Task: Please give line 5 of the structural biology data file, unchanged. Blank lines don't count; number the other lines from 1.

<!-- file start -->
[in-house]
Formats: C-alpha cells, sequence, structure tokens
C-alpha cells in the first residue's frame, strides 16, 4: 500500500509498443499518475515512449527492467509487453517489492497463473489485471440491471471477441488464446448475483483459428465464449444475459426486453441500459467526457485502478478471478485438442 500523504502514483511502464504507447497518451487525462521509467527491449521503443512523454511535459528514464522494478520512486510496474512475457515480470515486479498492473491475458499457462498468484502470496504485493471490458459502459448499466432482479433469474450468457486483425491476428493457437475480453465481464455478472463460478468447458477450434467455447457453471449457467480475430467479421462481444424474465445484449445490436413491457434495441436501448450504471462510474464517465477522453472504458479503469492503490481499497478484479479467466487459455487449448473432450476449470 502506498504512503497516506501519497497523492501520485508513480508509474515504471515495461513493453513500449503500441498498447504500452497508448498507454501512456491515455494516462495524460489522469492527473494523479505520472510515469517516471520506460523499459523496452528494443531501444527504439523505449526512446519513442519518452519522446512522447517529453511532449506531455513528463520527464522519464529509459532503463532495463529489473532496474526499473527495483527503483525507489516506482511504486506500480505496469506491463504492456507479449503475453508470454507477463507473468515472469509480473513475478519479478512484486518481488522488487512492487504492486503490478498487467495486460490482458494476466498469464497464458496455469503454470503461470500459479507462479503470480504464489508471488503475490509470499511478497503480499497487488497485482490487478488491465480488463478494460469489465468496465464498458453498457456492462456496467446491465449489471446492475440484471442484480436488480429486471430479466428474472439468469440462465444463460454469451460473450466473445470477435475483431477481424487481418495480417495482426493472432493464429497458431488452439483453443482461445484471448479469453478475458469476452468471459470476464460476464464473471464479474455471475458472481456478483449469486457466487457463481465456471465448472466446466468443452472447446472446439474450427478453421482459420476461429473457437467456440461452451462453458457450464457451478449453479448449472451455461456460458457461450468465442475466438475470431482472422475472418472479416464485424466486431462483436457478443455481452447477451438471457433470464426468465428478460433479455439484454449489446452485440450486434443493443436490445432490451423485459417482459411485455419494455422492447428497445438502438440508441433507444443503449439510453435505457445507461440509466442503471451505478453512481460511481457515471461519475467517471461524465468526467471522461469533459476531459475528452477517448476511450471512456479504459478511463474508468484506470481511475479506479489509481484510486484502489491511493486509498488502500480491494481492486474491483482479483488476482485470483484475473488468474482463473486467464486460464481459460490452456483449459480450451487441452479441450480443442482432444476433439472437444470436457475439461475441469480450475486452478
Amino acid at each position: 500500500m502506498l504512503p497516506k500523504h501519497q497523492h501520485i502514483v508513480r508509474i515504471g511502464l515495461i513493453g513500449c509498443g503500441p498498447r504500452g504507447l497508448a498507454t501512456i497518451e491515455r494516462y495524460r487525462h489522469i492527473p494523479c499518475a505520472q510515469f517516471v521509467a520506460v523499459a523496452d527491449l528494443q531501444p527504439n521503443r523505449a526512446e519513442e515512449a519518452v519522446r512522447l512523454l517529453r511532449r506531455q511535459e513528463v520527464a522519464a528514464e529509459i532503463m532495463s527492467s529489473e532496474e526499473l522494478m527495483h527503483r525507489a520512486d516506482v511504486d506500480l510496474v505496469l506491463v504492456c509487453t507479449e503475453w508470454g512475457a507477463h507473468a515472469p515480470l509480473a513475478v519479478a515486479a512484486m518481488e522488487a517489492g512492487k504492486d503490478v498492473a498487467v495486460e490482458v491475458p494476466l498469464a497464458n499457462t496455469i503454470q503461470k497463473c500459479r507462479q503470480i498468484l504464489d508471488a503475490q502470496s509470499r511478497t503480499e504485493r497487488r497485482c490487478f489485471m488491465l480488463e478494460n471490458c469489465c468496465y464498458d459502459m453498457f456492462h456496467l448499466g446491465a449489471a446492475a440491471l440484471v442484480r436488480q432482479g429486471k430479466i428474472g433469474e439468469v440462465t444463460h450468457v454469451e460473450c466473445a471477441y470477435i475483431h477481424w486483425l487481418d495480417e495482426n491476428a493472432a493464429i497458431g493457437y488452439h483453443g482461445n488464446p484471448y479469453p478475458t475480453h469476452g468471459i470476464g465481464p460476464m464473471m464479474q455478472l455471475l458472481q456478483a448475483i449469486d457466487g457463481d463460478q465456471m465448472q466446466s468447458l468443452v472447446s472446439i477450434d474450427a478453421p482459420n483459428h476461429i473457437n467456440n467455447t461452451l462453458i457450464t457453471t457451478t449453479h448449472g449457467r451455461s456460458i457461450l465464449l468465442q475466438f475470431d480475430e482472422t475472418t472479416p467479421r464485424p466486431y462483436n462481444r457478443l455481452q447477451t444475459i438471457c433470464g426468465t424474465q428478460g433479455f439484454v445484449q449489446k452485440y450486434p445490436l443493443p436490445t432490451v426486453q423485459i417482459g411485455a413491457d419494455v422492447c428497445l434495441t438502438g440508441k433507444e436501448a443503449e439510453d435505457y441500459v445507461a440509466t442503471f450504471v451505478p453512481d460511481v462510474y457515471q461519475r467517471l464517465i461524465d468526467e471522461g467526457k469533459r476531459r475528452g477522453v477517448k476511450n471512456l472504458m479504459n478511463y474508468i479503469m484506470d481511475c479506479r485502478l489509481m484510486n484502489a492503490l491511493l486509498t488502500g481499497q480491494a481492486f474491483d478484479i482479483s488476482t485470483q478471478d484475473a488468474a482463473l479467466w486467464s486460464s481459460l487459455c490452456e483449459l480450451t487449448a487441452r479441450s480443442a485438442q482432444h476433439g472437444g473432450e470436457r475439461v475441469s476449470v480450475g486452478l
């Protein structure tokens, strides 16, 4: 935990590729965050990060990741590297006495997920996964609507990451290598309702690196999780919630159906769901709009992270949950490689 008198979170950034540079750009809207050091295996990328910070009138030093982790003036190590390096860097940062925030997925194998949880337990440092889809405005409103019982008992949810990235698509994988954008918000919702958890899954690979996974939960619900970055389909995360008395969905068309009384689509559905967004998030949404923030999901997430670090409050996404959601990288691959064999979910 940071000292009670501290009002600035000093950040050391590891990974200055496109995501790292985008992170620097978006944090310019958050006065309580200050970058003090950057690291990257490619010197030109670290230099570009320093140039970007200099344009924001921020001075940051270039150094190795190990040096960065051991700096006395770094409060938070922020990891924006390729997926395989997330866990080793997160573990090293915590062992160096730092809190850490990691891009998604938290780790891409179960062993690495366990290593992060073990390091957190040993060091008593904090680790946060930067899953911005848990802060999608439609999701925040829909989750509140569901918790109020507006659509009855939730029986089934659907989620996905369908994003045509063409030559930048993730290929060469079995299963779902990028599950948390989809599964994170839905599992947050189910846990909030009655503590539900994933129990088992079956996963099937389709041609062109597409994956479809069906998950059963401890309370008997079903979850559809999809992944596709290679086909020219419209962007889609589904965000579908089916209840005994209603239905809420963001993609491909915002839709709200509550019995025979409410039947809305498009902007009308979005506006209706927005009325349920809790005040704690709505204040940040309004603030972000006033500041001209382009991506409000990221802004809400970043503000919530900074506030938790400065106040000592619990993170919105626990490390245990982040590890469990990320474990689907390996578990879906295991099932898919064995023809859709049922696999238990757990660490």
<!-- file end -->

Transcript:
């Protein structure tokens, strides 16, 4: 935990590729965050990060990741590297006495997920996964609507990451290598309702690196999780919630159906769901709009992270949950490689 008198979170950034540079750009809207050091295996990328910070009138030093982790003036190590390096860097940062925030997925194998949880337990440092889809405005409103019982008992949810990235698509994988954008918000919702958890899954690979996974939960619900970055389909995360008395969905068309009384689509559905967004998030949404923030999901997430670090409050996404959601990288691959064999979910 940071000292009670501290009002600035000093950040050391590891990974200055496109995501790292985008992170620097978006944090310019958050006065309580200050970058003090950057690291990257490619010197030109670290230099570009320093140039970007200099344009924001921020001075940051270039150094190795190990040096960065051991700096006395770094409060938070922020990891924006390729997926395989997330866990080793997160573990090293915590062992160096730092809190850490990691891009998604938290780790891409179960062993690495366990290593992060073990390091957190040993060091008593904090680790946060930067899953911005848990802060999608439609999701925040829909989750509140569901918790109020507006659509009855939730029986089934659907989620996905369908994003045509063409030559930048993730290929060469079995299963779902990028599950948390989809599964994170839905599992947050189910846990909030009655503590539900994933129990088992079956996963099937389709041609062109597409994956479809069906998950059963401890309370008997079903979850559809999809992944596709290679086909020219419209962007889609589904965000579908089916209840005994209603239905809420963001993609491909915002839709709200509550019995025979409410039947809305498009902007009308979005506006209706927005009325349920809790005040704690709505204040940040309004603030972000006033500041001209382009991506409000990221802004809400970043503000919530900074506030938790400065106040000592619990993170919105626990490390245990982040590890469990990320474990689907390996578990879906295991099932898919064995023809859709049922696999238990757990660490």